Is Blogging Becoming Mainstream Media?
I’m not a fan of mainstream media at all even though I do get a lot of my news there. I think here in the U.S. we have some of the most filtered news in the world. That left me wondering about all the news I get comes mostly from some blogs and underground, overseas, or not so well known news websites. I’m not alone in this. There’s a lot of speculation as to when — not if — blogs will become mainstream media. Of course I’m not talking about personal blogs necessarily. I’m talking about sites like The Huffington Post where AOL recently purchased that website for an unbelievable $315 million. I tend to think that most people don’t even realize it, but blogging has become a very extensive and influential form of communication. People want to hear what’s going on down on Main Street and they get it – completely unfiltered from these blogs.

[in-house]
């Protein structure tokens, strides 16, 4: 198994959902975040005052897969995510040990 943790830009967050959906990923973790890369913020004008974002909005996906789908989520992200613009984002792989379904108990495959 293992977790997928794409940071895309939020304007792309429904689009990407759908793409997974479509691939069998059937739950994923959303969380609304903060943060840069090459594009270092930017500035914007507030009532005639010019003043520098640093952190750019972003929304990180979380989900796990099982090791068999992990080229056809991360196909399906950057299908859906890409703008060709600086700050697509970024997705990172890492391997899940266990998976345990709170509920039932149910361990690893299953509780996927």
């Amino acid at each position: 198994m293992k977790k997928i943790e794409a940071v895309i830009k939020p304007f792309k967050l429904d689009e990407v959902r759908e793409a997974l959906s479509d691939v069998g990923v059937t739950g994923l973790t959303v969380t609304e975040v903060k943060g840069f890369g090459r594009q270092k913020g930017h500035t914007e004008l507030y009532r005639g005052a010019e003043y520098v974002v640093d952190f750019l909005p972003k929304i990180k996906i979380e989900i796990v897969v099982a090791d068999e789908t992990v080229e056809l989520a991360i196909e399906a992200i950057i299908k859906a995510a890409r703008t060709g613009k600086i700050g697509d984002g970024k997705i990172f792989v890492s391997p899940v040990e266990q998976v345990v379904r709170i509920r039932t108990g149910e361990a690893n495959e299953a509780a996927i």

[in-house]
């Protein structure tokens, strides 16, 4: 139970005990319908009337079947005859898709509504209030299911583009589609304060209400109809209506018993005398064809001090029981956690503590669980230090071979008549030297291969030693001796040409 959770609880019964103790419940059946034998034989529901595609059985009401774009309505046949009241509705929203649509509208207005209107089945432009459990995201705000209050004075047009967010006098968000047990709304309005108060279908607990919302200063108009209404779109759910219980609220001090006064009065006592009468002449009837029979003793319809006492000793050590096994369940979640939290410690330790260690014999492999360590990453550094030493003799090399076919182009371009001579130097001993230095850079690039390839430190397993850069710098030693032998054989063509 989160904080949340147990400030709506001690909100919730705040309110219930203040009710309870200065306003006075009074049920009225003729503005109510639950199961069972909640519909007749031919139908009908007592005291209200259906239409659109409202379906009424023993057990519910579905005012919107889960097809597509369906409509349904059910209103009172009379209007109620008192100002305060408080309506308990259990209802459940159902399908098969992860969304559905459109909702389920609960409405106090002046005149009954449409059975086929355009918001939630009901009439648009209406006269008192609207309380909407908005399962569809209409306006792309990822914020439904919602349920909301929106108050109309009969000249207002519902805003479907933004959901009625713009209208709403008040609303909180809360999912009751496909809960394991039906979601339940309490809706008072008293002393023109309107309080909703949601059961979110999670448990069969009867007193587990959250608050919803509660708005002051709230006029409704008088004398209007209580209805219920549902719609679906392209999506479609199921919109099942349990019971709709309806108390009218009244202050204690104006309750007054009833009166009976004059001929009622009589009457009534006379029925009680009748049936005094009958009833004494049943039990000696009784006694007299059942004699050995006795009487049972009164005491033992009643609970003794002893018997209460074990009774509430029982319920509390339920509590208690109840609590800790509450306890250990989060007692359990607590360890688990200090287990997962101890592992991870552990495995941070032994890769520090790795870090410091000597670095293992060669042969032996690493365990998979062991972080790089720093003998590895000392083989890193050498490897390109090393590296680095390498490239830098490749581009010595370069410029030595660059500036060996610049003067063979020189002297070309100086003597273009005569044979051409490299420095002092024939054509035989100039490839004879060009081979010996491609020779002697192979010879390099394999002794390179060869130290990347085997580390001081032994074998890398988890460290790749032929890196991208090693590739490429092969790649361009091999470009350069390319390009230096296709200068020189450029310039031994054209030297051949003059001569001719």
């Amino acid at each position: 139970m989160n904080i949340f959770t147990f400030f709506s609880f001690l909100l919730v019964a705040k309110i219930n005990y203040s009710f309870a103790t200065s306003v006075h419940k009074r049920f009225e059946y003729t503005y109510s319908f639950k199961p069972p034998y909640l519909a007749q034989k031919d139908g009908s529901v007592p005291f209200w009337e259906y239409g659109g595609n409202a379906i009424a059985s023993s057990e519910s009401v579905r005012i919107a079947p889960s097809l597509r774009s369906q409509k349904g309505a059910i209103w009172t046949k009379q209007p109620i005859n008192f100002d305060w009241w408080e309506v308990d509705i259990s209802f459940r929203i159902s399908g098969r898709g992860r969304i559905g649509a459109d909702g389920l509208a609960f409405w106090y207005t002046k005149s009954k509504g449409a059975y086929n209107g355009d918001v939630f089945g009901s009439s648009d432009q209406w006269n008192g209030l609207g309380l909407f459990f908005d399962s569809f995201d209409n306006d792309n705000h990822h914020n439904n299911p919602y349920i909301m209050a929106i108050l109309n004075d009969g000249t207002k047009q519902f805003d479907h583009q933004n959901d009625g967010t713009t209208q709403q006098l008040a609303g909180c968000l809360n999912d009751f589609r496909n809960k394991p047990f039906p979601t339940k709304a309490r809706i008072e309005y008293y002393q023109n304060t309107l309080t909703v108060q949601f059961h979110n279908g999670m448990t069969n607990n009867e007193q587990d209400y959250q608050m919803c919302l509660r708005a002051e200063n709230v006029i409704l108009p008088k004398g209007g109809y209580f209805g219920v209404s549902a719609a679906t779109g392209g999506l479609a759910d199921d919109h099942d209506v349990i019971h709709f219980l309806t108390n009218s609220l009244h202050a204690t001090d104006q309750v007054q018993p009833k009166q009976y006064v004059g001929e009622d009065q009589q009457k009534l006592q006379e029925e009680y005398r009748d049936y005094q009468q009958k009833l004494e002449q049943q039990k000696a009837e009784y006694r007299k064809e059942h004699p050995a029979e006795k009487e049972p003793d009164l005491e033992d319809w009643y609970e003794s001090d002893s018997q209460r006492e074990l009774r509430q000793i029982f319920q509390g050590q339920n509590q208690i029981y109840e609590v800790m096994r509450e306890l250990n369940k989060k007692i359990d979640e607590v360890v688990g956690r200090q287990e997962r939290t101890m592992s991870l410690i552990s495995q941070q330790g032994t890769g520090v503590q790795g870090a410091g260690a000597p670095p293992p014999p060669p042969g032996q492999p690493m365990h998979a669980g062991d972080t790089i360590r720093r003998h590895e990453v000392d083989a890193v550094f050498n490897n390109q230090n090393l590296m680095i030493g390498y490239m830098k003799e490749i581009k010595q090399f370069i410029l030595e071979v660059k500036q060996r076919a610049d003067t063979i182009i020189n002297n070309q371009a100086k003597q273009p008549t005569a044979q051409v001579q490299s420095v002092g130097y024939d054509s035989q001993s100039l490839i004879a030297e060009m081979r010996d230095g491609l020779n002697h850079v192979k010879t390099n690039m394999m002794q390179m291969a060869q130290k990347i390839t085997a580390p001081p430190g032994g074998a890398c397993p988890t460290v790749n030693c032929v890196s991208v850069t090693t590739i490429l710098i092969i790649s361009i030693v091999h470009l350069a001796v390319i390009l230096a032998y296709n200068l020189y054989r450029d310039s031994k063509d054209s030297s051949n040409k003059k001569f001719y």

Some institutions see blogging as a means of “getting around the filter” and pushing messages directly to the public. http://en.wikipedia.org/wiki/Blog
I find it funny how just recently mainstream sites like Fox News and CNN both started allowing comments, something very commonplace to established bloggers already and while they want to differentiate themselves they’re taking pieces of the blogging world that are working. Let’s not forget CNN’s iReport and Fox News’ uReport. I mean they’re tapping into social blogging at its very core when the general public can give first hand accounts without any scripting or “filtered” corporate policies.
The reality is the blogosphere is very diverse and is starting to gain traction and that can be seen by the expensive purchase from AOL. Let’s face it, that price tag wouldn’t exist if The Huffington Post didn’t have all those loyal readers. While there are still so many blogs out there it can be tough to really find the legitimate ones but it’s happening; the distinction between bloggers and journalists are becoming blurred.